Last Thursday, Tom Cook, the Chief Executive Officer of Apple, announced that Apple will invest $100 million next year in the United States in new manufacturing facilities for some of its Mac computers.  Although $100 million represents about 2% of Apple’s expected capital expenditures in 2013, the new investment could portend a return of some high-end consumer electronics manufacturing to the United States, reversing the off-shore manufacturing trend of the last two decades.

Apple’s reasons for investing in new U.S.-based manufacturing are subject to speculation.  Supply disruptions in Japan and rising labor costs in China almost certainly factored into its decision.  But an article in today’s Wall Street Journal questions whether the decision was taken largely for political expediency: To show that Apple is committed to creating American jobs.  The article quotes a group of CEO’s bemoaning the fact that, whatever they put forward in terms of corporate goals and achievements, “if it doesn’t create jobs, nobody’s going to listen.”

The CEO’s have a point.  Although creating high-paying American jobs is important, it should not be the sole measure of technology goals or corporate accomplishment.  Tootsie Roll factories provide many American workers with good, high-paying jobs.  But that is not a good reason for any company, let alone the U.S. government, to invest in Tootsie Rolls.

The case for promoting the domestic manufacture of consumer electronics goes well beyond job creation.  A few weeks ago I wrote in this column about how a re-birth of consumer electronics manufacturing in the United States could accelerate the development of electric vehicles (see “The Road to Electric Vehicles Runs Through Apple”).  The substantially shorter product development cycles of new mobile apps devices permit technology developers with the opportunity to test and commercialize several generations of new batteries in the time it takes to commercialize one new advanced automotive battery.  The development cycles for grid-supporting battery applications may be even longer than in automotive applications. 

Opening the consumer electronics market to American battery makers would provide a tremendous opportunity for battery technology innovation, the traditional strength of the U.S. battery industry.  That opportunity could well express itself in the more rapid development of advanced automotive batteries, as technology innovation in mobile apps spins off into the automotive sector.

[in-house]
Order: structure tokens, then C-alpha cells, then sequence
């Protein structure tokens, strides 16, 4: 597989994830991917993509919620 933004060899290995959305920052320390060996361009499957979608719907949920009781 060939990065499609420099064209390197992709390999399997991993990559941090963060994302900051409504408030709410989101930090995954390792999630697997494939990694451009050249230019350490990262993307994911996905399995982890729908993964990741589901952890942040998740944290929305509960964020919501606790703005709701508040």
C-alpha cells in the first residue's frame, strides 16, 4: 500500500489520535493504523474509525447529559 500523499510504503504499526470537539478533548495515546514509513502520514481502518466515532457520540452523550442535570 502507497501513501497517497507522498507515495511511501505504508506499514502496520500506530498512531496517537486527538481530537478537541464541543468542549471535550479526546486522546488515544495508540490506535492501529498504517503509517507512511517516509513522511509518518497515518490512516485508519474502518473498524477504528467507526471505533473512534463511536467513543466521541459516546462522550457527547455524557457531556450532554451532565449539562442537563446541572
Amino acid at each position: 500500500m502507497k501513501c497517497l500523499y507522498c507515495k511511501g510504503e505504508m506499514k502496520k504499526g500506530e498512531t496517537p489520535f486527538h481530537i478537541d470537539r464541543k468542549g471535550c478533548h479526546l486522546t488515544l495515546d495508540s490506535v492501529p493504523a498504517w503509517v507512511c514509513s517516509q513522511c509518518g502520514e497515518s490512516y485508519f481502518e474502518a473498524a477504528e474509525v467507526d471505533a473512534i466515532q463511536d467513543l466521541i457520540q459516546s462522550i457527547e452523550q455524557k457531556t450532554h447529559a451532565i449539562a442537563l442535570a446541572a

Another reason to on-shore the manufacture of mobile apps devices is national security.  At a recent battery industry event I spoke with the former commander of the Crane Naval Base, the facility which develops much of the electronic warfare technology for the U.S. Navy.  The former commander told me that the technology lead of the United States over its potential military adversaries over the past 50 years has never been narrower than it is today.  As a child of the Cold War, who remembers the Space Race and “Duck and Cover”, I expressed surprise.  No, the former commander told me:  The Soviets could do big and powerful pretty well, but we always knew that their technology was crap.  Today our potential adversary can walk into Best Buy and purchase off-the-shelf consumer electronics that are distressingly similar to technology used in military applications.  That being the case, common sense would suggest that the U.S. try to control that consumer electronics technology rather than let its manufacture and continued development take place off shore.

The United States should undertake a national initiative to return the manufacture of consumer electronics and mobile apps devices to its shores.  Any such return faces daunting obstacles: re-establishing supply chains, re-training a work force, dealing with labor cost issues and all of the related expenses.  But the payoff would be huge and would go well beyond the usual Red Herring of job creation.  At stake is energy security, military security and a cleaner, more stable environment.